Wrestling With Their Weight ... Literally

High school wrestlers admit to unsafe weight-loss practices

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"My friend just told me that he has to lose 10 pounds by next week … isn't that unhealthy?" asked my 17-year-old son. Perplexed and troubled, he went on to say that unless his friend "starved" himself, he wouldn't "make his weight" for his wrestling team.

Bonnie Taub-Dix
Bonnie Taub-Dix
Unfortunately, this is not atypical. Anywhere from one-quarter to two-thirds of high school wrestlers use fasting, excessive exercise, unbalanced diets, and voluntary dehydration as techniques to help them achieve a fighting weight, according to some estimates. Ironically, these behaviors only sap athletes of the strength and energy needed to compete in this sport—and they're particularly dangerous for still-growing teens, who demand calories to fuel both mind and body. Furthermore, an improper diet can have a profoundly negative impact on learning and focusing at a time when students can barely afford to divert their attention from college applications and SAT's to rigorous after-school workouts and weekend tournaments.

In his 2001 report published in Contemporary Pediatrics, "Aiming for Healthy Weight for Wrestlers and Other Athletes," the late Vito Perriello, Jr., a pediatrician and pioneer in the field of sports medicine, wrote that participants of "weight-sensitive sports" are likelier to engage in unhealthy eating practices than are other athletes. Wrestlers in particular "feel that to succeed they must punish themselves in order to make themselves tougher," wrote Perriello, adding that they think they'll also "gain an advantage by competing at a lower weight." However, studies have determined that wrestling performance is optimal at one's ideal weight versus a lower weight, since the latter could cause weakness and reduced endurance.

While one tactic, voluntary dehydration, may make the numbers on the scale go down, it also cheats the body of the fluid it needs to protect the heart, kidneys, and brain, as well as to properly perform other vital bodily functions. Josh, a teen who competes for a high school team told me, "Although I know it's good to keep hydrated, to make weight I sometimes completely cut liquids out of my diet." But "before a match or after weigh-ins," Josh said, '"I usually stuff my face with sports drinks, water, and food to gain my weight back so I can feel good before I wrestle." This starvation-to-binge pattern is rampant among wrestlers.

Ben, a 12th-grade wrestler, seemed sensible when he said that when asked for diet advice from fellow teammates, he tells them, "Eat three meals a day to keep metabolism and energy up [because] you can't work out without the energy that food gives your body." Yet, in his next sentence, he admitted, "But if I'm still a little overweight one or two days before the weigh-in, I do fast and skip breakfast the morning of the weigh-in … but I eat after." And he's not alone. Several other students, including Max, an 11th-grade wrestler, told me, "Although I know I probably shouldn't, I do usually binge after a weigh-in ... I try not to go overboard if my match is very soon after my weigh-in, but tournaments sometimes have weigh-ins the day before, though, so under those conditions I do eat as much as possible."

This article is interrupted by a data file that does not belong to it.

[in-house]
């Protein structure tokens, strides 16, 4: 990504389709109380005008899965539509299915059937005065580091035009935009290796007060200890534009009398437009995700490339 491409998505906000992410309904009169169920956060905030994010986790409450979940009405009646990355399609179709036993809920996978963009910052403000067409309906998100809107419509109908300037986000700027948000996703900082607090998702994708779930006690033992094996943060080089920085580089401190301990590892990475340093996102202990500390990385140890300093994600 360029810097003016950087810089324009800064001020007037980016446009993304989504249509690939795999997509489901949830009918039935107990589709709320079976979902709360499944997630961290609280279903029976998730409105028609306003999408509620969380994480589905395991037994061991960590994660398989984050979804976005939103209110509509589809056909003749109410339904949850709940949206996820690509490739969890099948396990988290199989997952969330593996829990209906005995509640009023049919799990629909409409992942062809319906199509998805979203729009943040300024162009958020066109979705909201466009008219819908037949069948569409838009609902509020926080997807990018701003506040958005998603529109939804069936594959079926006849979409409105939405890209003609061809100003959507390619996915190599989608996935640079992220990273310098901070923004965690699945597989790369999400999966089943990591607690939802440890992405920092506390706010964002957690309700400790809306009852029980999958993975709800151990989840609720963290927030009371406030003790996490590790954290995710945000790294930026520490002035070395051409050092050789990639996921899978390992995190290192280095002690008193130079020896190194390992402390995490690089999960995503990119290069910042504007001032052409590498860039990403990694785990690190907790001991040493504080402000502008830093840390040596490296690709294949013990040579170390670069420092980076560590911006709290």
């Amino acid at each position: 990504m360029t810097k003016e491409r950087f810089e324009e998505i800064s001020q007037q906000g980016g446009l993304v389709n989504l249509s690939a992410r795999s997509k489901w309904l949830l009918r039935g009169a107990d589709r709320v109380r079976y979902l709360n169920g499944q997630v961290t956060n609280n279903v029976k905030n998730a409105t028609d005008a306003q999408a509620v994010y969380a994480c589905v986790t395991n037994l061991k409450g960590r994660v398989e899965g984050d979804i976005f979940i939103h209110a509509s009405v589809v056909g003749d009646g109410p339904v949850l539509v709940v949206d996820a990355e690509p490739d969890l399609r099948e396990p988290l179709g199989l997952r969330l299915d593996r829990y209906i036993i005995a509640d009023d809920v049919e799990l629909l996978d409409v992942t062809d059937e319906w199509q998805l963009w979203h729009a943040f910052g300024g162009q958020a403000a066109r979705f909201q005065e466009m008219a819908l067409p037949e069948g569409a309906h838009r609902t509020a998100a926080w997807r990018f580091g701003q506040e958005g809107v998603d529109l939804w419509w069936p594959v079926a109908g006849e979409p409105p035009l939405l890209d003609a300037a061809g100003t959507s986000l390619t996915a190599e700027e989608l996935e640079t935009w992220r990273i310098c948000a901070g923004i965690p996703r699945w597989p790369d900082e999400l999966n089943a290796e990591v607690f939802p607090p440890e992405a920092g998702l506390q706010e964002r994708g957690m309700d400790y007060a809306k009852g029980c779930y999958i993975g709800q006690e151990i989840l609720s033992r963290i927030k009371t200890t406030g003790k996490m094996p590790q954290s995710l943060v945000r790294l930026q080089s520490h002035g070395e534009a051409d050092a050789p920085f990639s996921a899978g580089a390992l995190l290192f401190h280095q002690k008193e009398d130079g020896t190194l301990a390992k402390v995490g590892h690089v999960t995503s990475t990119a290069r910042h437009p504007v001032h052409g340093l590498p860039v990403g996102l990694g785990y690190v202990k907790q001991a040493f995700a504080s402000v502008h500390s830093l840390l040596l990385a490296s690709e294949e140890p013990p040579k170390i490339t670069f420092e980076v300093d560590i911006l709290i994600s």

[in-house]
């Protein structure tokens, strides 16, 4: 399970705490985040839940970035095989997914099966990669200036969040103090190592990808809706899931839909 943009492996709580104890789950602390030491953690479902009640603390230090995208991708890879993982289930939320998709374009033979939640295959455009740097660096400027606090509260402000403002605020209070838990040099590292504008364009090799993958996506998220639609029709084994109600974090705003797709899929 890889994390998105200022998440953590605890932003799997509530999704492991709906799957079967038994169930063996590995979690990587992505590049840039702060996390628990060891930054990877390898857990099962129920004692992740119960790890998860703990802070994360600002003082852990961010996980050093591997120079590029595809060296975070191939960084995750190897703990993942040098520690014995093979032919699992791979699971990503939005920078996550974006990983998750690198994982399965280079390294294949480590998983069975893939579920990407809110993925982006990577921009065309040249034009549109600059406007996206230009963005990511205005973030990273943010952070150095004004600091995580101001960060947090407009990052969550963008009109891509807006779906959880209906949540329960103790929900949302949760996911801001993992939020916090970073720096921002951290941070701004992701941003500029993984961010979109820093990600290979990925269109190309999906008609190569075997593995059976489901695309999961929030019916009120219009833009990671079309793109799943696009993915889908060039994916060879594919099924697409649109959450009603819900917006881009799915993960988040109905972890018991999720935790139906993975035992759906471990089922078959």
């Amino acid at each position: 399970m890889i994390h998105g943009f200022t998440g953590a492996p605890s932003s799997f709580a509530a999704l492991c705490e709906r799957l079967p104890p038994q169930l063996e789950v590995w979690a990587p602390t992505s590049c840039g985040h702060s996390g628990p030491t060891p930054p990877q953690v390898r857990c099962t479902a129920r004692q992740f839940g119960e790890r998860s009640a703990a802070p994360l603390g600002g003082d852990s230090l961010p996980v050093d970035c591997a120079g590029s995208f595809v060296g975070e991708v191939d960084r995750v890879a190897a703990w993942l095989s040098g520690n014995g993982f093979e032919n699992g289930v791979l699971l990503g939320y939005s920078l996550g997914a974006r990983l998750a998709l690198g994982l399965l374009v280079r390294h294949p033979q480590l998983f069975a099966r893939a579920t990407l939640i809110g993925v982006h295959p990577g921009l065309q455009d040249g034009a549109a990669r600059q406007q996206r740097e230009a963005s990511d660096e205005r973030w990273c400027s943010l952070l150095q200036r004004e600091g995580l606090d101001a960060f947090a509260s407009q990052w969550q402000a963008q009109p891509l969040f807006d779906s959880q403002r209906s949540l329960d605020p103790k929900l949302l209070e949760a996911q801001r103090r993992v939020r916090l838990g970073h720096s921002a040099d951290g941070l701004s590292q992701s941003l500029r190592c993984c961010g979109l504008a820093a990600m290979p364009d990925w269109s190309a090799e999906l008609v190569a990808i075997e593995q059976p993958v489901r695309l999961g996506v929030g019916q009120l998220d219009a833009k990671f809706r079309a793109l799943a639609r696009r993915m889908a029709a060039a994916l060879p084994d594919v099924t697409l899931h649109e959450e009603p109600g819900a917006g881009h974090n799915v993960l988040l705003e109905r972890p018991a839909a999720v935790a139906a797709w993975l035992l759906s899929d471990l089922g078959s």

And it's not just the kids who are obsessed with weight. I recently overheard a conversation between two dads of teen wrestlers, who were discussing their sons' weight status. One said, "What's your son weighing now?" The other smiled and replied, "My son is down to 120 and will probably be 116 by the weekend ... but he's looking good." The method by which that weight would be lost didn't seem to be of concern. Many parents light the fire under extreme eating behaviors as well.

Although most wrestlers look to their coaches or teammates for tips on how to cut weight effectively, that doesn't guarantee that the advice they receive encourages safe weight loss. If a coach suspects that disordered eating practices are endangering a player, he should be suggesting a referral to a pediatrician or recommending a consultation with a registered dietitian. A player who is not in shape physically or mentally is not an asset to the team.

As Franklin D. Roosevelt and Spiderman's Uncle Ben similarly stated, "Great power involves great responsibility." It is so critically important that coaches provide the guidance young wrestlers need to fuel their growing bodies and minds. Poor habits at vulnerable times in life can set the stage for a lifetime of poor choices. When asked if he thought his eating habits reverted back to "normal" when not wrestling in the off-season, without hesitation, Josh responded, "No, wrestling has definitely affected my life in a way where I regularly don't eat normally. I constantly think about my weight and how much I weigh, so I can't just eat anything I want."

Young wrestlers need to learn that the number on the scale is not necessarily a reflection of their strength or state of health. During teen years, many important considerations must be weighed.

Hungry for more? Write to eatandrun@usnews.com with your questions, concerns, and feedback.

Bonnie Taub-Dix, MA, RD, CDN, has been owner of BTD Nutrition Consultants, LLC, for more than three decades and she is the author of Read It Before You Eat It. As a renowned motivational speaker, author, media personality, and award-winning dietitian, Taub-Dix has found a way to communicate how to make sense of science. Her website is BetterThanDieting.com.